Supplying honey bees with waterers: a precautionary measure to reduce exposure to pesticides

Abstract

Water is essential for honey bees (Apis mellifera L.), but contaminated sources of water in agricultural environments represent a risk of exposure to potentially harmful contaminants. Providing clean water to honey bees could be an efficient and cost-effective measure for beekeepers to reduce bee mortality associated with pesticides and improve the health of their colonies. The main goal of this study was to design a waterer prototype to fulfill the water requirements of honey bees and to evaluate the potential of this waterer in improving colonies’ health in agricultural settings, through mitigating the possible impact of an exposure to pesticides from puddle water. We tested the preference of honey bees regarding water composition and waterer prototypes, among which honey bees showed a strong preference for salted water and a poultry-type waterer. Our waterer models were quickly adopted and intensively used through the season in both the context of honey production in field crops and pollination services in cranberry crops. However, in neither context did the use of waterers reduce worker mortality nor increase overall colony weight. Our waterers provided bees with water containing fewer pesticides and were associated with reduced risks of drowning compared to natural sources of water. Our study suggests that the use of waterers fulfills an important requirement for honey bees and represents an interesting and convenient precautionary measure for beekeepers.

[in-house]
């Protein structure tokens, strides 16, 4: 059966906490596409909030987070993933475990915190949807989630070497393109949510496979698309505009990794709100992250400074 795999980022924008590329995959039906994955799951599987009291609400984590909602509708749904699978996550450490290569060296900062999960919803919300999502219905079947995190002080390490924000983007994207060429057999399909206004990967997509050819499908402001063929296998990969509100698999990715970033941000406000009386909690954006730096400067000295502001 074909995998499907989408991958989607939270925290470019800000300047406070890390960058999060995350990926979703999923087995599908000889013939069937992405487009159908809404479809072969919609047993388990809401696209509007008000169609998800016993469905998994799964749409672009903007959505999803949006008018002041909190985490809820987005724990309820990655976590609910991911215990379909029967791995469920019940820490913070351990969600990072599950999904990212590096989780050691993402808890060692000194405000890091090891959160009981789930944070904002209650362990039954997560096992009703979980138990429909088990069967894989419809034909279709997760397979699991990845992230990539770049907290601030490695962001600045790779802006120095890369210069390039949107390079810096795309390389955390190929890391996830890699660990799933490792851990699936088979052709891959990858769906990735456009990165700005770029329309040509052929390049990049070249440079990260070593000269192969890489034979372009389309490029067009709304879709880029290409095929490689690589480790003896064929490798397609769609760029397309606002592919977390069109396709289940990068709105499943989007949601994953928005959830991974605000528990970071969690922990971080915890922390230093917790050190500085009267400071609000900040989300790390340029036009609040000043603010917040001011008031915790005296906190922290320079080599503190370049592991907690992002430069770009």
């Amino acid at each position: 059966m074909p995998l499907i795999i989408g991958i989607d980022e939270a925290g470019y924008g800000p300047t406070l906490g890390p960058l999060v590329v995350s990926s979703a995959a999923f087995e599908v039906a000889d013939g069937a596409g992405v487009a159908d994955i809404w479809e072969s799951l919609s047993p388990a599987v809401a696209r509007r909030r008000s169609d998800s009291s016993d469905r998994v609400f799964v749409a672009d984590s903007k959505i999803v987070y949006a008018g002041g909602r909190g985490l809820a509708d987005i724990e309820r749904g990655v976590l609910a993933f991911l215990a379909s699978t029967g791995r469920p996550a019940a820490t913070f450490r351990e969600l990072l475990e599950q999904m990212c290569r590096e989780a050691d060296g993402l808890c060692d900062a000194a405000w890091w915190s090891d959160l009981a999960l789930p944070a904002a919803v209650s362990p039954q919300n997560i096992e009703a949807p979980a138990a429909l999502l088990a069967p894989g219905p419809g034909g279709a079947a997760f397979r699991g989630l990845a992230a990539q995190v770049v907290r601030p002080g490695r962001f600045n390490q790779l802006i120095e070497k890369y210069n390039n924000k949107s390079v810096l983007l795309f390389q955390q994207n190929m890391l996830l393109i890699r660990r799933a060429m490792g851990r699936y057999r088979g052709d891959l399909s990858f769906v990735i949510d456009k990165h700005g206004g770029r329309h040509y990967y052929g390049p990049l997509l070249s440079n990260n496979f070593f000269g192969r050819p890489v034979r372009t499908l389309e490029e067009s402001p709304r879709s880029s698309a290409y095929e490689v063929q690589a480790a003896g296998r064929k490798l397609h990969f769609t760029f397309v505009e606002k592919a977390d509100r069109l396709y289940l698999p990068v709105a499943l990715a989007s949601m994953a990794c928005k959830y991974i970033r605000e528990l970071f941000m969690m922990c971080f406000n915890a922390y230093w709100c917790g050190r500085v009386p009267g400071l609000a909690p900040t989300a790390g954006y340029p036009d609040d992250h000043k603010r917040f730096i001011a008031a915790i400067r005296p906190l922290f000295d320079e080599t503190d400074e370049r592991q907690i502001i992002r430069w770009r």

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Data availability

The datasets generated and/or analyzed during the current study are available in the Scholars Portal Dataverse repository: https://doi.org/10.5683/SP2/Q2RATH (McCune et al. 2020).

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Acknowledgments

We would like to thank all the beekeepers involved in the project, as well as the cranberry producers and the CRSAD. Special thanks to Théo Constant, Mélanie Normandeau-Bonneau, and Nolwenn Kerhervé for the fieldwork assistance. We are also grateful to Luc Gagnon (MAPAQ) and the CEAEQ for assistance in processing chemical analyses and to Gaétan Daigle for assistance with statistical analyses.

Funding

This study was funded by Prime-Vert; Volet 4 - Appui au développement et au transfert de connaissances en agroenvironnement of the Ministère de l'Agriculture, des Pêcheries et de l'Alimentation du Québec (MAPAQ) [LAVA-1-13-1690].

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O.S.-R., M.C., and V.F. conceived and designed the experiments. F.Mc., O.S.-R., and S.R. performed the experiments and analyzed the data. All authors jointly wrote the paper.

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Correspondence to Frédéric McCune.

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McCune, F., Samson-Robert, O., Rondeau, S. et al. Supplying honey bees with waterers: a precautionary measure to reduce exposure to pesticides. Environ Sci Pollut Res 28, 17573–17586 (2021). https://doi.org/10.1007/s11356-020-12147-3

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Keywords

  • Neonicotinoids
  • Colony performance
  • Clothianidin
  • Thiamethoxam
  • Water foraging
  • Herbicides